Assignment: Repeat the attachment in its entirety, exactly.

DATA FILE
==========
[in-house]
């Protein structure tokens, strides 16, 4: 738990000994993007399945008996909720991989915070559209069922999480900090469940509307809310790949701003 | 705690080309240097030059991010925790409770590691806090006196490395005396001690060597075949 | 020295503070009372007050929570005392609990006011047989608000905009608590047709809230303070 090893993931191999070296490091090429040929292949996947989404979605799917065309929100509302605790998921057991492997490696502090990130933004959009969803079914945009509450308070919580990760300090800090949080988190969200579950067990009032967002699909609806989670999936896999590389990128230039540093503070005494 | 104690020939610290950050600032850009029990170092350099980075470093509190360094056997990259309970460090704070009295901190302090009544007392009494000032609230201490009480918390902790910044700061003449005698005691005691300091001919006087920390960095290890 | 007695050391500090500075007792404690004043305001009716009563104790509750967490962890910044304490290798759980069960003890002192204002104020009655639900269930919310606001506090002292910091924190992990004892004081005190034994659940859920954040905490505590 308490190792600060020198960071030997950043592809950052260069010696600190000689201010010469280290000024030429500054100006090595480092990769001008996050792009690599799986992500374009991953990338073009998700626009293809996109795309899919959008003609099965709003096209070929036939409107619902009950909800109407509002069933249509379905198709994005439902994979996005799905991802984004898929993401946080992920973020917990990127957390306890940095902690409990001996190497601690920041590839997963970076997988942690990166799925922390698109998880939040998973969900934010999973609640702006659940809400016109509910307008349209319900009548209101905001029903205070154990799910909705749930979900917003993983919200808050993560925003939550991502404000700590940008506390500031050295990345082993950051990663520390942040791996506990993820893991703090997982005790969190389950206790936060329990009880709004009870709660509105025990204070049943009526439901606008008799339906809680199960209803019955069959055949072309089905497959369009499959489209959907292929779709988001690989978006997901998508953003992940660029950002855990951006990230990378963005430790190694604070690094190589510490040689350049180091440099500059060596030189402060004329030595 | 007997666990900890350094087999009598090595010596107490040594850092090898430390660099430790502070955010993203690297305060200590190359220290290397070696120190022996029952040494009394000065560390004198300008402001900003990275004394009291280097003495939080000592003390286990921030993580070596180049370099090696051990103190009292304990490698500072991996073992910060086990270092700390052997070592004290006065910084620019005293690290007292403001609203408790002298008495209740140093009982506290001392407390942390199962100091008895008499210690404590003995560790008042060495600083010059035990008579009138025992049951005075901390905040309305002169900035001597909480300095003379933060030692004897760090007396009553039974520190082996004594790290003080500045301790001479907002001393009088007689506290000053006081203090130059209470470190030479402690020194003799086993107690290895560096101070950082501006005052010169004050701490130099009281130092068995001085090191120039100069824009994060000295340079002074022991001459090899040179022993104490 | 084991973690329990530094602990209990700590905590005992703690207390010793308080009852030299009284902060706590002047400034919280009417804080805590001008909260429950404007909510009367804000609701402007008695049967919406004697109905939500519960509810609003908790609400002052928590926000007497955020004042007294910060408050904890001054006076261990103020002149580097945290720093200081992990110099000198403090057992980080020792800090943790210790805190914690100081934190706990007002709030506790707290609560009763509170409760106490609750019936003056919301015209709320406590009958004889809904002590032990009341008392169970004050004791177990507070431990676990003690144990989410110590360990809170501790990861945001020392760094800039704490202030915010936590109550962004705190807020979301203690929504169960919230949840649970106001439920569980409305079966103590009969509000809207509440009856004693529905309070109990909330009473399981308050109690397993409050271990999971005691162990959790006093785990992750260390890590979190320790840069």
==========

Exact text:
[in-house]
């Protein structure tokens, strides 16, 4: 738990000994993007399945008996909720991989915070559209069922999480900090469940509307809310790949701003 | 705690080309240097030059991010925790409770590691806090006196490395005396001690060597075949 | 020295503070009372007050929570005392609990006011047989608000905009608590047709809230303070 090893993931191999070296490091090429040929292949996947989404979605799917065309929100509302605790998921057991492997490696502090990130933004959009969803079914945009509450308070919580990760300090800090949080988190969200579950067990009032967002699909609806989670999936896999590389990128230039540093503070005494 | 104690020939610290950050600032850009029990170092350099980075470093509190360094056997990259309970460090704070009295901190302090009544007392009494000032609230201490009480918390902790910044700061003449005698005691005691300091001919006087920390960095290890 | 007695050391500090500075007792404690004043305001009716009563104790509750967490962890910044304490290798759980069960003890002192204002104020009655639900269930919310606001506090002292910091924190992990004892004081005190034994659940859920954040905490505590 308490190792600060020198960071030997950043592809950052260069010696600190000689201010010469280290000024030429500054100006090595480092990769001008996050792009690599799986992500374009991953990338073009998700626009293809996109795309899919959008003609099965709003096209070929036939409107619902009950909800109407509002069933249509379905198709994005439902994979996005799905991802984004898929993401946080992920973020917990990127957390306890940095902690409990001996190497601690920041590839997963970076997988942690990166799925922390698109998880939040998973969900934010999973609640702006659940809400016109509910307008349209319900009548209101905001029903205070154990799910909705749930979900917003993983919200808050993560925003939550991502404000700590940008506390500031050295990345082993950051990663520390942040791996506990993820893991703090997982005790969190389950206790936060329990009880709004009870709660509105025990204070049943009526439901606008008799339906809680199960209803019955069959055949072309089905497959369009499959489209959907292929779709988001690989978006997901998508953003992940660029950002855990951006990230990378963005430790190694604070690094190589510490040689350049180091440099500059060596030189402060004329030595 | 007997666990900890350094087999009598090595010596107490040594850092090898430390660099430790502070955010993203690297305060200590190359220290290397070696120190022996029952040494009394000065560390004198300008402001900003990275004394009291280097003495939080000592003390286990921030993580070596180049370099090696051990103190009292304990490698500072991996073992910060086990270092700390052997070592004290006065910084620019005293690290007292403001609203408790002298008495209740140093009982506290001392407390942390199962100091008895008499210690404590003995560790008042060495600083010059035990008579009138025992049951005075901390905040309305002169900035001597909480300095003379933060030692004897760090007396009553039974520190082996004594790290003080500045301790001479907002001393009088007689506290000053006081203090130059209470470190030479402690020194003799086993107690290895560096101070950082501006005052010169004050701490130099009281130092068995001085090191120039100069824009994060000295340079002074022991001459090899040179022993104490 | 084991973690329990530094602990209990700590905590005992703690207390010793308080009852030299009284902060706590002047400034919280009417804080805590001008909260429950404007909510009367804000609701402007008695049967919406004697109905939500519960509810609003908790609400002052928590926000007497955020004042007294910060408050904890001054006076261990103020002149580097945290720093200081992990110099000198403090057992980080020792800090943790210790805190914690100081934190706990007002709030506790707290609560009763509170409760106490609750019936003056919301015209709320406590009958004889809904002590032990009341008392169970004050004791177990507070431990676990003690144990989410110590360990809170501790990861945001020392760094800039704490202030915010936590109550962004705190807020979301203690929504169960919230949840649970106001439920569980409305079966103590009969509000809207509440009856004693529905309070109990909330009473399981308050109690397993409050271990999971005691162990959790006093785990992750260390890590979190320790840069």